Sometimes you just stand there shaking your head, mouth agape, wondering what the heck just happened.

When the news broke back in July 2012 that Brookfield resident Joseph Duffy had been arrested and charged with systematically and cruelly neglecting and abusing his disabled, bed-ridden wife, Mary Jane Duffy, it provoked a reaction of disgust and fury.

The Cook County Medical Examiner had ruled Mary Jane Duffy’s death a homicide as a result of neglect.

Cook County Sheriff Tom Dart called the case “absolutely heartbreaking.”

“How anyone could treat another human being, specifically a loved one, with such neglect and disregard for suffering is unfathomable to me,” Dart said.

Judge Geary Kull, who presided over Joseph Duffy’s bond hearing, called Duffy’s actions “the most offensive thing I’ve ever seen.”

For the next two and half years, Duffy sat in Cook County Jail, awaiting trial. Finally, in February he quietly accepted a plea deal. No press releases this time about justice being served and warning that such actions would be dealt with severely in the future.

Instead, the judge in the case — Geary Kull as it turned out — sentenced Joseph Duffy to five years. Duffy was packed off to Stateville where, upon arriving, officials deemed him eligible for parole, since he had already served more than half the sentence.

He was placed back on a bus and driven back to Cook County, a parolee. Two and a half years in jail for purposely inflicting years of pain, suffering and death on his helpless wife.

For comparison, there was the case out of Riverside last year where two brothers got in an argument over a woman. One of the men stabbed the other in the thigh with a box cutter. No one died. The injuries weren’t even that bad.

The offender had a record, which aggravated things, we guess. He got five years, too.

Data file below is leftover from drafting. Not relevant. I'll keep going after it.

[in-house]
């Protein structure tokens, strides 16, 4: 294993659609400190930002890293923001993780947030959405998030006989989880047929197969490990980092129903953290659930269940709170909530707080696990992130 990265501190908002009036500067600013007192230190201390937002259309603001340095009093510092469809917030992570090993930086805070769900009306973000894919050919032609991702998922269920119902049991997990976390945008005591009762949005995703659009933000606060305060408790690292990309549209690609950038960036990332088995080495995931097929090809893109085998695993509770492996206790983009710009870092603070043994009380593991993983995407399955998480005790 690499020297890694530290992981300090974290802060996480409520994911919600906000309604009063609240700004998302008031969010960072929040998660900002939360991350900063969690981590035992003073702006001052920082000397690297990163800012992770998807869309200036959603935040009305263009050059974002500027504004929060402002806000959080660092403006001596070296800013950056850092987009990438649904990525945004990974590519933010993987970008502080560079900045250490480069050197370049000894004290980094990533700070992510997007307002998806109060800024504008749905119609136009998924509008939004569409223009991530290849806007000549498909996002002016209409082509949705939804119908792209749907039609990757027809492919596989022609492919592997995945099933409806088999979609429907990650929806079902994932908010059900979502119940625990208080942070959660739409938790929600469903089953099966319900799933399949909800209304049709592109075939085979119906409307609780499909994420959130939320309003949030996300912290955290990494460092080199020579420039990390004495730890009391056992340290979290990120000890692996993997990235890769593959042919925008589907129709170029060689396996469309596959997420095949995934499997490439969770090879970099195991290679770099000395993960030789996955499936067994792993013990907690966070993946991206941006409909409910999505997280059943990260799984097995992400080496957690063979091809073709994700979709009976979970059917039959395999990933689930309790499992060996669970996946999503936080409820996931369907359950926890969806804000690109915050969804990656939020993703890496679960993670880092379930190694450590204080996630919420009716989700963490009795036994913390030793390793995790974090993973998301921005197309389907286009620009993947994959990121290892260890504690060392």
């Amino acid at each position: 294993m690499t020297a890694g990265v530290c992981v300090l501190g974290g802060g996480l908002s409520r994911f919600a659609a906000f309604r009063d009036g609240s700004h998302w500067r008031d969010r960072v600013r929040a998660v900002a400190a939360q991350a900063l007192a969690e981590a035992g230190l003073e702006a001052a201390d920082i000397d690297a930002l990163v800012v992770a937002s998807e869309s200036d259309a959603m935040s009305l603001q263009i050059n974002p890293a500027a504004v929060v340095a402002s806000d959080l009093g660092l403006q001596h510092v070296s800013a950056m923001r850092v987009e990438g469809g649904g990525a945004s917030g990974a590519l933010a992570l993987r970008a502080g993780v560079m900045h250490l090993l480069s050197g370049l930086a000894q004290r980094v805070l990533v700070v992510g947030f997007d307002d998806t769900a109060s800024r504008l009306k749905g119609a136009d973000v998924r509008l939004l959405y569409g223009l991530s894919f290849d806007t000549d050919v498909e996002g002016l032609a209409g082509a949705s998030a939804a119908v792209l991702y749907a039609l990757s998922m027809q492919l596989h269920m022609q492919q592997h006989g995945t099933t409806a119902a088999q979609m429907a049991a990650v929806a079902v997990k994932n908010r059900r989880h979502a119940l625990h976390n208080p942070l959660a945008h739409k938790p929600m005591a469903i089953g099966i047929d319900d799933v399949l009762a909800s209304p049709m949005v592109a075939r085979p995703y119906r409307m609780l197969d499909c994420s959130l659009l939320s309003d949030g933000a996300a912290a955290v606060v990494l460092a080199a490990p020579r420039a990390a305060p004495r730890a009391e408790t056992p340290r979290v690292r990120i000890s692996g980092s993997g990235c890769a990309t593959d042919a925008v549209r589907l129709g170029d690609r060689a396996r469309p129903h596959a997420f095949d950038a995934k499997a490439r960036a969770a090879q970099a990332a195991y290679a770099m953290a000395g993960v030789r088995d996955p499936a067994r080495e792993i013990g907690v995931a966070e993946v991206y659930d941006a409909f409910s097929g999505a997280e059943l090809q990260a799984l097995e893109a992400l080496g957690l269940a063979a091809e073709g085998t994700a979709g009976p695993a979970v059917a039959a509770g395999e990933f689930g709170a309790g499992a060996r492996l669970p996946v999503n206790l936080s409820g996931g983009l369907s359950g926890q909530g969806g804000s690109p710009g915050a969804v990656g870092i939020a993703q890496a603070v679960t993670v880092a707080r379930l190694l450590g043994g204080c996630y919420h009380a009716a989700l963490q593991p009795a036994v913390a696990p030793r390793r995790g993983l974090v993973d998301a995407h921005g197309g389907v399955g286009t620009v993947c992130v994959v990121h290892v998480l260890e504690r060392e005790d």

Perhaps the sentence passed on Joseph Duffy represented something more, however. Perhaps it represented the state’s utter failure to ensure Mary Jane Duffy’s safety and well-being throughout the period of almost a decade, when they knew full well she was suffering from dementia and was increasingly dependent on a man who shamelessly told police, as they took Mary Jane to the hospital for the final time, “Great, now I’m going to lose her Social Security and pension check.”

The Illinois Department of Health and Human Services knew all about Joseph Duffy and his cruelty. It had been documented first in 2003 — eight years before Mary Jane’s death — and reinforced by more incidents in 2007 and 2009. The state had even provided a daily in-home assistant for Mary Jane Duffy starting in October 2007.

While Joseph Duffy is utterly culpable for his actions and should have received as harsh a punishment as possible for the suffering he inflicted, the state of Illinois utterly failed to protect Mary Jane Duffy, who was completely at the mercy of her husband and had even sworn out an order of protection against him.

They knew. They could have intervened. And they didn’t.

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